There A New Steelcase Emerging
The restructuring, announced this morning, is designed to create a leaner, more nimble company, improve gross margins and profitability, enable Steelcase to aggressively pursue growth markets, and drive quicker product innovation and design.
The changes will flatten the highly vertical business structure that evolved during Steelcase’s growth years of the 1970s, 1980s and 1990s and left the company with a cost structure that was out of line as the office furniture industry fell into a deep downturn beginning in late 2000.
Without the growth to cover the rising fixed costs, Steelcase needed to move from a vertically integrated business model to a “variablized” model that emphasizes “prudent” outsourcing of component production and positions the company to better operate in a business environment that has become more cyclical and more volatile, said Frank Merlotti Jr., president of Steelcase’s North American business unit, which accounts for about 55 percent of corporate sales.
“There’s a new Steelcase emerging,” Merlotti said today in an interview with the Business Journal.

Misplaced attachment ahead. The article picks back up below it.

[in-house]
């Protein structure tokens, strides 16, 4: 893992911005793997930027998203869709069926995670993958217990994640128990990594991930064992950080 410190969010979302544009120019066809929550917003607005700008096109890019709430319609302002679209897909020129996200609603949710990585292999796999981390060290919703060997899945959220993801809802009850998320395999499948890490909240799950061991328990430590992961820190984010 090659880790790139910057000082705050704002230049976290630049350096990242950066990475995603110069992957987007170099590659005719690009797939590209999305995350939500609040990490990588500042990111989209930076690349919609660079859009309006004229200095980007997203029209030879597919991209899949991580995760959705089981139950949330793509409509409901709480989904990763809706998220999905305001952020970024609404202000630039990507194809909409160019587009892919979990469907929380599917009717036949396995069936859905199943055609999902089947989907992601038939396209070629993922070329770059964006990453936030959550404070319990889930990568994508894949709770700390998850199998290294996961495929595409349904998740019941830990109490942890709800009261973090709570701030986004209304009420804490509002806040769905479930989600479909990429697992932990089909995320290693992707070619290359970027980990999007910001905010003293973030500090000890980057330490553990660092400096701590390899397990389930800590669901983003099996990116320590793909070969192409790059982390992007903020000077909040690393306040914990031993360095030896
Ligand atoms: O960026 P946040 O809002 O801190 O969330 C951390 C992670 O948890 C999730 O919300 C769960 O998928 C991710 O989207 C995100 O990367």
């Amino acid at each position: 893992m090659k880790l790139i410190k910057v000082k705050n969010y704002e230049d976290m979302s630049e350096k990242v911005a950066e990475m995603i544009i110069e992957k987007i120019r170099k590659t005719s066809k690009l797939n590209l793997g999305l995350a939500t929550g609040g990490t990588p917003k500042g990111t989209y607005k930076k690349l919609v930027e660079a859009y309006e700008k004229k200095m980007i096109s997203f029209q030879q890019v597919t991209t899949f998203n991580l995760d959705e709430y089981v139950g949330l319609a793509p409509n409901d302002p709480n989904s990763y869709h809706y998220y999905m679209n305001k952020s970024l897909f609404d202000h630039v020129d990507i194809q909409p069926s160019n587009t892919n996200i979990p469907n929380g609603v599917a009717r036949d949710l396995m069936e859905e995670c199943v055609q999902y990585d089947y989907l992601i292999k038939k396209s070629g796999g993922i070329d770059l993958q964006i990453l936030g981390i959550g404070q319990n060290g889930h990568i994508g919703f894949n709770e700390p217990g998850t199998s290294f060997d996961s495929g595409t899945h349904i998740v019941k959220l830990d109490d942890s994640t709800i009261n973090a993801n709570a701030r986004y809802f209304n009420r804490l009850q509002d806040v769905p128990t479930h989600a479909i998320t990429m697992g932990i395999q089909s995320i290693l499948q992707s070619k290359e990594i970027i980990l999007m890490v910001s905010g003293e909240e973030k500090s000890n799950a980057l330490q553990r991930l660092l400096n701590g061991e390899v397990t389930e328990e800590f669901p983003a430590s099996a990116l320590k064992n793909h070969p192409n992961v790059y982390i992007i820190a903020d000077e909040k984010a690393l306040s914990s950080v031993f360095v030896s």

“We have been very concentrated on kind of moving from an old model to a new model,” Merlotti said. “It was a model that worked really well for a long time, but the world is changing and companies need to change with it. We’re on a path, on a journey — it’s an evolution.”
Under the restructuring, the world’s No. 1 office furniture manufacturer plans to cut 770 positions across the division; close wood plants in Fletcher, N.C., and New Paris, Ind., within six to 12 months; and reduce manufacturing capacity by 1 million square feet.
For West Michigan, the restructuring means the loss of 85 to 90 salaried positions from Steelcase’s local facilities, which the company will more than offset through the creation of 150 new jobs at the three-year-old Gaines Township wood plant by transferring work from North Carolina and Indiana.
The restructuring is “pointed directly at the health of our company and positioning our company in a healthy way for the long term,” Merlotti said.
The office furniture industry has seen sales plunge nearly 40 percent since 2000, leading to the loss of thousands of jobs and forcing manufacturers to shed excess capacity. Steelcase alone has trimmed 11,000 jobs in the last three years, about 5,200 of them in West Michigan, and now has a global workforce of about 15,000.
In the most recent quarter that ended Nov. 28, Steelcase reported sales of $614.5 million, down 3.3 percent from the same period a year earlier. On a year-to-date basis, Steelcase’s revenues of $1.78 billion were down 6.5 percent from the $1.9 billion recorded through the first nine months of the prior fiscal year.
Executives at the time told brokerage analysts that in the current fourth quarter, and following seasonal trends, Steelcase expects revenues to fall 3 percent to 5 percent sequentially from the third quarter and a loss of 6 cents to 11 cents per share, including after-tax charges of $3 million to $8 million.